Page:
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GDC: Will Wright Peels Back Layers Of Entertainment, Games
GDC: Will Wright Peels Back Layers Of Entertainment, Games
March 13, 2010 | By Kris Graft

March 13, 2010 | By Kris Graft
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More: Console/PC, GDC



When Will Wright looks at the world, he sees it differently than most people. He observes systems, he analyzes layers and he notices patterns in the most seemingly normal, every day things.

"It's an affliction," he said at Game Developers Conference 2010 in a secret talk originally billed as by 'Phaedrus' on Saturday. "Every time I see something, I deconstruct it. ... But it's fun."

Wright began his career in games as an independent, a "renegade" whose first game was Raid on Bungeling Bay. He later founded the original Sims studio Maxis where he adopted a more office-like mindset, and when Electronic Arts acquired Maxis in 1997 he became further ingrained in corporate culture.

But now that he's founded Stupid Fun Club, he's getting back in touch with his roots. "I feel like in my career I'm swinging back towards the experimental." And he says he's happy about it.

During his talk, Wright essentially deconstructed not only the games industry, but the role of entertainment in general. When viewing the industry, he's not necessarily coming up with a definitive answer to problems, but acting more as an observer, and acting upon the observations that he makes. "Perspectives are more valuable than solutions," Wright said.

From Wright's perspective, games are already strengthening their ties with player's social habits and brains in general. "We're going to start moving deeper into the brain, into the perceptual realm," he said. "...I think that games will be able to absorb what we're doing, then evolve to fit us."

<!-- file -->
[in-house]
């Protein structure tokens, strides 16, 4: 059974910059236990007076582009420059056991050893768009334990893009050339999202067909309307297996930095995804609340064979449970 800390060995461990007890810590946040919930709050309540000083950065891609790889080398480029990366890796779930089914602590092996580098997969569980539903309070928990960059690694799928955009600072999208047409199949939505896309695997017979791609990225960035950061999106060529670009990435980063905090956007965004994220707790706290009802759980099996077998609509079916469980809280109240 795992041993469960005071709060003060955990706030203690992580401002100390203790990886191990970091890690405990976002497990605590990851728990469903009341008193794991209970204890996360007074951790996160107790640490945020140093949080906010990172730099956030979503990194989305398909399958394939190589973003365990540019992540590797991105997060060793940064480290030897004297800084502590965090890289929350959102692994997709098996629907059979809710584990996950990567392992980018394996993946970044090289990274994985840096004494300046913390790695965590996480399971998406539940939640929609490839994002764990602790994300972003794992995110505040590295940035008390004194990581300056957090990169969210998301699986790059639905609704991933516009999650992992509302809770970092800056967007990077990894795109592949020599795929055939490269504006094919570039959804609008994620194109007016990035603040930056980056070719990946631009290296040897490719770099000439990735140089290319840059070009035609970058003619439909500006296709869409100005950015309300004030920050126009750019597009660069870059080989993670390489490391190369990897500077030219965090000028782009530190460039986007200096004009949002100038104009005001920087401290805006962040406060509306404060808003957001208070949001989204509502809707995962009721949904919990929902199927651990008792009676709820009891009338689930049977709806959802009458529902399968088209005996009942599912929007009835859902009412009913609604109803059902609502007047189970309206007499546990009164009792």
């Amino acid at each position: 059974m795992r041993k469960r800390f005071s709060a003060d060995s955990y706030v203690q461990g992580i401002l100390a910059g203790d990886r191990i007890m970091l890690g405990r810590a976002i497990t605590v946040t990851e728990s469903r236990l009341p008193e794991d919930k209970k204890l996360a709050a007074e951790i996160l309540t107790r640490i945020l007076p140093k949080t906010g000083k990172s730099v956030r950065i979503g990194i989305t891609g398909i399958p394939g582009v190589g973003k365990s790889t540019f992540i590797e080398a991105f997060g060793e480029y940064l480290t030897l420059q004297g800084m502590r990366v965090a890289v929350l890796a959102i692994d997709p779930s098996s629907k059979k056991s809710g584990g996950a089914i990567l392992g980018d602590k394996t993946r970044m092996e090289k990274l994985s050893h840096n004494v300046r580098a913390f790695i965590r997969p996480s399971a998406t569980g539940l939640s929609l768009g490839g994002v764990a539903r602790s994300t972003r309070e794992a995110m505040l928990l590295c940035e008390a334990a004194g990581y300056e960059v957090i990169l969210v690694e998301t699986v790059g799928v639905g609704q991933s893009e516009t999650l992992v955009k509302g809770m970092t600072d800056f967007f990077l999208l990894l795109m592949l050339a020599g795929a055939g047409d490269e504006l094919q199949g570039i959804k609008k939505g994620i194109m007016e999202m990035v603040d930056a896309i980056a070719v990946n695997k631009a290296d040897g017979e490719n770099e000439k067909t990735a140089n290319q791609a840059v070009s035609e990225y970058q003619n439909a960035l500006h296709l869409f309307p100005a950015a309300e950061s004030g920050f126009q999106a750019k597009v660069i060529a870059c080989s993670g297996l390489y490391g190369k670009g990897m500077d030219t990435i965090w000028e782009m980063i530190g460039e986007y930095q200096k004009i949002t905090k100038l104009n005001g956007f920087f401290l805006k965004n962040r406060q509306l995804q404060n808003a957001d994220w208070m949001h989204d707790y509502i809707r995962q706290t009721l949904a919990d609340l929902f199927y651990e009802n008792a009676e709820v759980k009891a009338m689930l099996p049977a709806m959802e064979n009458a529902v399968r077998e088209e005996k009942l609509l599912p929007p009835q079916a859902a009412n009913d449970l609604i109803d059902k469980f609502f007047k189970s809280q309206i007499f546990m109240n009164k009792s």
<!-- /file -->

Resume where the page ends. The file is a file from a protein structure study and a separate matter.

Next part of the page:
In this way, real and virtual worlds are becoming less distinct. Wright said he feels like as the two continue to blend together, in recent years, there is less of a tendency to draw a line between the two. "I think the value that we place in these worlds is changing," he said.

Overlap is also occurring in the entertainment industry, which is traditionally separated into a few primary silos like film, books and movies. "The interesting stuff is [happening] in the intersections of these established fields," Wright said.

Make It Seem Game-Like

People and corporations trying to make a buck are becoming increasingly aware of the power of play. Wright said somebody is constantly asking how to make _blank_ more "game-like," whether it's exercising, homework or tax preparation. It's a phenomenon that he called "MSG," or "Make it Seem Game-Like" -- make it like a game, and it'll be great is the perception that people now have.

Kids are especially adept at naturally using play as a way to learn about the world and establish perception. When playing with Thomas the Train for example, they learn about the mechanics of the toy like the wheel and axle, they learn about the linear narrative of a Thomas the Train book, and they even become aware that this toy train has real-world representations in myriad types of trains.

"Games and play have this very symbiotic relationship. ...When kids play, it's the scientific method," he said.

Cambrian Explosion

The games industry is in a period that has a very diverse array of platforms that service a wide range of demographics. Even the most specific genres, like PC horse-raising games for young girls in Germany, can be penetrated quite deeply, Wright said.

"We're in the Cambrian Explosion in the games industry," Wright said. "...All of the platforms are kind of exploding before our eyes." While this offers a lot of opportunities, it's as risky of a business as ever.

Part of that difficulty comes from the fact that the industry, and technological and social progression in general, is increasingly a guessing game. "In some sense the future is becoming less and less predictable every year," Wright noted. "It's kind of like having an Easter egg hunt in a mine field," he said.


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